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A few of questions about DNA

  1. Apr 9, 2008 #1
    I am trying to complete an assignment about DNA, and the following questions are nowhere to be found in my textbook/notes nor in any easy-to-understand journals! so any help would be greatly appreciated :smile:

    - The difference between DNA and RNA that allows them to be separated...
    I know that DNA has a deoxy portion on the ribose, and is double stranded instead of single, but is this what allows it to be soluble and separable in certain solvents that RNA cant? and if so how exactly?
    - what base does to DNA and how it affects its viscosity if at all...does it base hydrolyze it or? this one's really confusing me
    - what acid does to DNA and how it affects its viscosity if at all...again same as above...really confused
    - DNAse affect on visocity of DNA ... this one I know that DNase cleaves and cuts the DNA into parts, and that it reduces its viscosity...but how? it is simply because the molecule is in many smaller parts so it can flow faster or something like that?
    - how is DNA precipitated....is it like denatured with certain substances? or is there some sort of charge issue?

    Of course I dont expect input on all of these, but any would be really helpful. Thanks!!!
  2. jcsd
  3. Apr 9, 2008 #2
    Some of these questions are pretty interesting and I don't know either! I've found some leads on the difference between DNA and RNA. It has something to do with their relationship with Phenols and Phenols pH on extraction process.

    The rest are deep, sorry I can't help :(
  4. Apr 10, 2008 #3
    I also do not know many of the answers and am interested in what you find. Make sure to post your answers once you get them. It would make for a very interesting read.
  5. Apr 11, 2008 #4
    A cop out answer is that you may not necesarrily have to chemically seperate them using selective solvation (called elution). Remember that RNA molecules are generally composed of many fewer nucleotides than DNA molecules. This could be exploited by running the DNA/RNA mixture in an electrified agarose gel. The RNA will migrate much further toward the positive end.

    This method is often sufficient if you are trying to isolate some DNA.
  6. Apr 13, 2008 #5


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    Indeed, if you look at some of the commercially available kits for separating DNA, RNA and protein, and look at the methods used, you might get some hints.
  7. Apr 18, 2008 #6


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    I'll start with your question about precipitation of DNA since that is on the one hand one of what Watson in 'The Double Helix' called 'the witchcraft-like techniques of the biochemist', on the other hand it is one of the nicest things to do in the lab. It precipitates in cold ethanol with an addition of also a % of isopropanol (don't ask!) but what you do is you mix the DNA (dissolved in water/buffer) and the alcohol while stirring with a glass rod. At a certain point you find clear or slightly whitish stuff is adhering to the rod it gets larger and eventually this viscous glassy stuff wrapped around the rod can just be lifted out of the solution, drained and redissoved or dried. A very nice thing to do!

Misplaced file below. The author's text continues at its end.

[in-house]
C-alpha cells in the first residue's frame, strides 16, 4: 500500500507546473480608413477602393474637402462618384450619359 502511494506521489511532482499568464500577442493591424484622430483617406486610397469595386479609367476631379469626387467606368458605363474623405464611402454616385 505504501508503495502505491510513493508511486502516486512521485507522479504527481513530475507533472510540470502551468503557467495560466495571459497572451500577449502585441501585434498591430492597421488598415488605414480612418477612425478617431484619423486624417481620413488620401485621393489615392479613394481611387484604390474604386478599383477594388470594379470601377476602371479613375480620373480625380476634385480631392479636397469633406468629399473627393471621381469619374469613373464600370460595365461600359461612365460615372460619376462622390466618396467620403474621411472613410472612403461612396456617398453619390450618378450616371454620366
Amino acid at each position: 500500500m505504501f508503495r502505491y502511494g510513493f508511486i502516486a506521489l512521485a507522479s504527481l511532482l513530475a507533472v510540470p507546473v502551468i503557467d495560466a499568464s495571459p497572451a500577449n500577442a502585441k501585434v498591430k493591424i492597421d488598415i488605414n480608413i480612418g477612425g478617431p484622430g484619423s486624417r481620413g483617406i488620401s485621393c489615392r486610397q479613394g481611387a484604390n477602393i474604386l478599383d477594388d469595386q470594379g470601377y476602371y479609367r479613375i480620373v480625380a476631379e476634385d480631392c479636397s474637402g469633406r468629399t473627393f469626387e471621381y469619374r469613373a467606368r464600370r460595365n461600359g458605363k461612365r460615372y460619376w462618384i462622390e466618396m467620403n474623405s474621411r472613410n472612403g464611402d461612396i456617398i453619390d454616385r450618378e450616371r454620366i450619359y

Before that, to get more or less DNA and not much else there. You have to extract from some biological source, remove lipids which you do by extraction with phenol and/or chloroform, proteins whch you do with proteinases, which may also be used to disrupt the cells you are extracting from, and shaking with the phenol/choroform also denatures proteins which gather in the aqueous/organic interface so that gunge can be removed, at some point there is a high salt concentration which causes dissociation of proteins from the nucleic acids they are bound to. RNA is removed by ribonucleases. Here a trick is that there are RNAases that do not need metals, whereas most DNAases - present in the cells and that would start working as soon as you disrupted them - need metals like Zn2+ or Mg2+ which are inhibited by putting in a chelating agent.

    Yeah, the viscosity of DNA is due to it being long sticky molecules, as it is cut to shorter its viscosity decreases.

    RNA is much more sensitive to alkaline hydrolysis than DNA, because the 2'-OH participates in the hydrolysis with an intermediate 2'-3' cyclic phosphate diester.

    You are right that the theoretical textbooks and Scientific American type journals do not tell you much about these aspects and you find them in practical manuals. DNA has to be extracted from different types of tissue for different purposes, so methods vary. A classic recipe was in Marmur, Jnl. of Molecular Biol. 3 208

    Hope that helps but you need to see practically oriented books and I hope you can do that extraction/purification yourself once.
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